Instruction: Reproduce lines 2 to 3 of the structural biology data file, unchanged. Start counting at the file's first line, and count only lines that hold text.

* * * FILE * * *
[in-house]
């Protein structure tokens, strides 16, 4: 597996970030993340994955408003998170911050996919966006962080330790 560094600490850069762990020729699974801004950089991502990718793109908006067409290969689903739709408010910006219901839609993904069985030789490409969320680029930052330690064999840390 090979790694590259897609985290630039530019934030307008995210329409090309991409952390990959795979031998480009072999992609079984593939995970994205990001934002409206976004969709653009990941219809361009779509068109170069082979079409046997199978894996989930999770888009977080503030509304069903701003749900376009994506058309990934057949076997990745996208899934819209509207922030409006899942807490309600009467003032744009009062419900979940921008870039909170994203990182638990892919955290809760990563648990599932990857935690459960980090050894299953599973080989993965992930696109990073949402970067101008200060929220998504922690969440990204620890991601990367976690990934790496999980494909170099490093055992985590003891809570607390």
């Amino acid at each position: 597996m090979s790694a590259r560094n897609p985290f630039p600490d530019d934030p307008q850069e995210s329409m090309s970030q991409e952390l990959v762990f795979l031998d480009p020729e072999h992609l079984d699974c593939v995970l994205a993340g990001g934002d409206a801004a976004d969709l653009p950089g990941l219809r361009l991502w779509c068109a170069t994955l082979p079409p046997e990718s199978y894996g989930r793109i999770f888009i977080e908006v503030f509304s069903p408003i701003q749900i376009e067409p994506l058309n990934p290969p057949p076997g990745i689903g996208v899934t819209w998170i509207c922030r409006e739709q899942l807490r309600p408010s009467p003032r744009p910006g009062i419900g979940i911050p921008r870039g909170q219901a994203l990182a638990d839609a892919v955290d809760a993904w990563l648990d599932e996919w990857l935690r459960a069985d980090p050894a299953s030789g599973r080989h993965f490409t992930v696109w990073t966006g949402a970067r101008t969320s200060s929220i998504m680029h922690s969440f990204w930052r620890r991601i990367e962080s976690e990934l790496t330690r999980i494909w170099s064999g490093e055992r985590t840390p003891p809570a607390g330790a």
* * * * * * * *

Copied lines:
């Protein structure tokens, strides 16, 4: 597996970030993340994955408003998170911050996919966006962080330790 560094600490850069762990020729699974801004950089991502990718793109908006067409290969689903739709408010910006219901839609993904069985030789490409969320680029930052330690064999840390 090979790694590259897609985290630039530019934030307008995210329409090309991409952390990959795979031998480009072999992609079984593939995970994205990001934002409206976004969709653009990941219809361009779509068109170069082979079409046997199978894996989930999770888009977080503030509304069903701003749900376009994506058309990934057949076997990745996208899934819209509207922030409006899942807490309600009467003032744009009062419900979940921008870039909170994203990182638990892919955290809760990563648990599932990857935690459960980090050894299953599973080989993965992930696109990073949402970067101008200060929220998504922690969440990204620890991601990367976690990934790496999980494909170099490093055992985590003891809570607390």
């Amino acid at each position: 597996m090979s790694a590259r560094n897609p985290f630039p600490d530019d934030p307008q850069e995210s329409m090309s970030q991409e952390l990959v762990f795979l031998d480009p020729e072999h992609l079984d699974c593939v995970l994205a993340g990001g934002d409206a801004a976004d969709l653009p950089g990941l219809r361009l991502w779509c068109a170069t994955l082979p079409p046997e990718s199978y894996g989930r793109i999770f888009i977080e908006v503030f509304s069903p408003i701003q749900i376009e067409p994506l058309n990934p290969p057949p076997g990745i689903g996208v899934t819209w998170i509207c922030r409006e739709q899942l807490r309600p408010s009467p003032r744009p910006g009062i419900g979940i911050p921008r870039g909170q219901a994203l990182a638990d839609a892919v955290d809760a993904w990563l648990d599932e996919w990857l935690r459960a069985d980090p050894a299953s030789g599973r080989h993965f490409t992930v696109w990073t966006g949402a970067r101008t969320s200060s929220i998504m680029h922690s969440f990204w930052r620890r991601i990367e962080s976690e990934l790496t330690r999980i494909w170099s064999g490093e055992r985590t840390p003891p809570a607390g330790a």